ST. PETE BEACH — City commissioners have denied a recommendation to remove more than 40 “Children at Play” signs scattered along residential neighborhood streets throughout St. Pete Beach.
Public Works Director Mike Clarke brought the matter to the attention of city officials after he was made aware of Pinellas County’s policy on such signs last month. The county’s environment and infrastructure office had released a general-information flyer calling the signs “deceiving and ineffective.”
“CHILDREN AT PLAY signs tend to create a false sense of security for parents and children who believe the signs provide an added degree of protection,” the county document states. “In fact, motorists, particularly local ones, actually pay little attention to them. The use of the CHILDREN AT PLAY and similar signs … have long been discouraged because these signs suggest to parents and small children that playing in or beside the roadway is acceptable.”
The county notes that the signs are not recognized by the state or the Federal Highway Administration and the county does not install them.
Clarke asked City Manager Alex Rey in an email whether the city should align with the county policy or “let it go.” He said the Public Works Department recommended aligning with the county and for legal and consistency reasons, removing the signs.
At a May 25 commission meeting, Rey said the county’s rationale for the removing children-at-play signs is “that it makes children and parents feel safer than they really should feel being in the streets, which are not designed to be played on. They feel it is more of a risk issue than if we didn’t have the signs.”
Mayor Al Johnson noted, “I’m at real issue with them saying these (signs) make people feel comfortable being in the street and that’s more risky. That whole attitude to me is crazy.”
But Rey advised, “These are not official signs, so it’s really not a violation when someone doesn’t slow down, because children are at play. They are simply informational signs.”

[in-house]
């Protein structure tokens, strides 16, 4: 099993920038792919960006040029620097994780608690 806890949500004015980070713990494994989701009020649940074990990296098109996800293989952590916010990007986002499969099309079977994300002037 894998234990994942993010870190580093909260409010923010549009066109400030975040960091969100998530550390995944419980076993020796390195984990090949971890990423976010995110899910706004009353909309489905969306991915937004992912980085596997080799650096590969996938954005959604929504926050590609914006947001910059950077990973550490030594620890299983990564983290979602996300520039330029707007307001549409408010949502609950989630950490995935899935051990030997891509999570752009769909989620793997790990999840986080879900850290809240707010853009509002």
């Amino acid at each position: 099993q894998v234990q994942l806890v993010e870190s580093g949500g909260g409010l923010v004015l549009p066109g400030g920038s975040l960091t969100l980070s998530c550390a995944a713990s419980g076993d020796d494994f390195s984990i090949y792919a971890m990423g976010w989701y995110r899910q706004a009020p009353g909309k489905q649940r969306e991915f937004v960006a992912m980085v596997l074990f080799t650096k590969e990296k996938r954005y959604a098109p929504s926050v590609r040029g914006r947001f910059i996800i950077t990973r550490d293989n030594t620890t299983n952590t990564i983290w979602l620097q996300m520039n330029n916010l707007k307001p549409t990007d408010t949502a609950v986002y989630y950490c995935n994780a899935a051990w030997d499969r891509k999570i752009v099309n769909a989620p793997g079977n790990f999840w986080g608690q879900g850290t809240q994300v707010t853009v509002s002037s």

Rey told commissioners, “You have complete latitude. We can ignore the county’s request and say, ‘Thank you very much, but no, we want to keep them,’ or give me your thoughts about what we do with this.”
Commissioner Ward Friszolowski wondered if anyone pays attention to the signs. “It seems like they have been up in all communities for decades and decades and decades,” he said. “It’s kind of like the thing you pass by and you don’t pay attention to it anymore. I hate to say that.”
However, Friszolowski noted there are more people out walking now than ever before, with strollers and dogs. “If you’re driving fast on our neighborhood streets, it’s not a good thing,” he said. “I don’t care if there is a sign out there or not. Anybody who’s got any common sense ought to be going slow.”
Commissioner Mark Grill said speeding a common theme in every community. He suggested leaving the signs in place. “We have to look comprehensively what are we going to do, and I know we have plans, but in immediate terms we have to get people to slow down. Speeding is everywhere and we all have bad examples.”
Commissioners were satisfied when Clarke noted that “at some point, the signs will be removed because of attrition, they’ll just age out and we just won’t put a sign back up again. At some point the sign has lived its time, it’s no longer recognizable, it looks bad, so we just take those out one by one.”
Qualifying for special election begins
City Clerk Amber LaRowe noted the city will hold a special municipal election on Tuesday, Aug. 24, to select a commissioner for District 2, a seat currently held by Commissioner Mark Grill. Grill was chosen to fill out the term vacated by Doug Izzo, who left the city to serve as executive director of the Englewood, Florida, Chamber of Commerce.
The qualification period began on June 1 and ends at 12 p.m. on June 11. A candidate for commissioner must be a full-time resident of the city, and of the district which the person seeks to represent, for at least twelve months prior to the last day of the qualification period.
For more information, or to schedule an appointment to pick up a candidate guidebook, contact the City Clerk’s Office at St. Pete Beach City Hall, 155 Corey Avenue, or call 727-363-9220.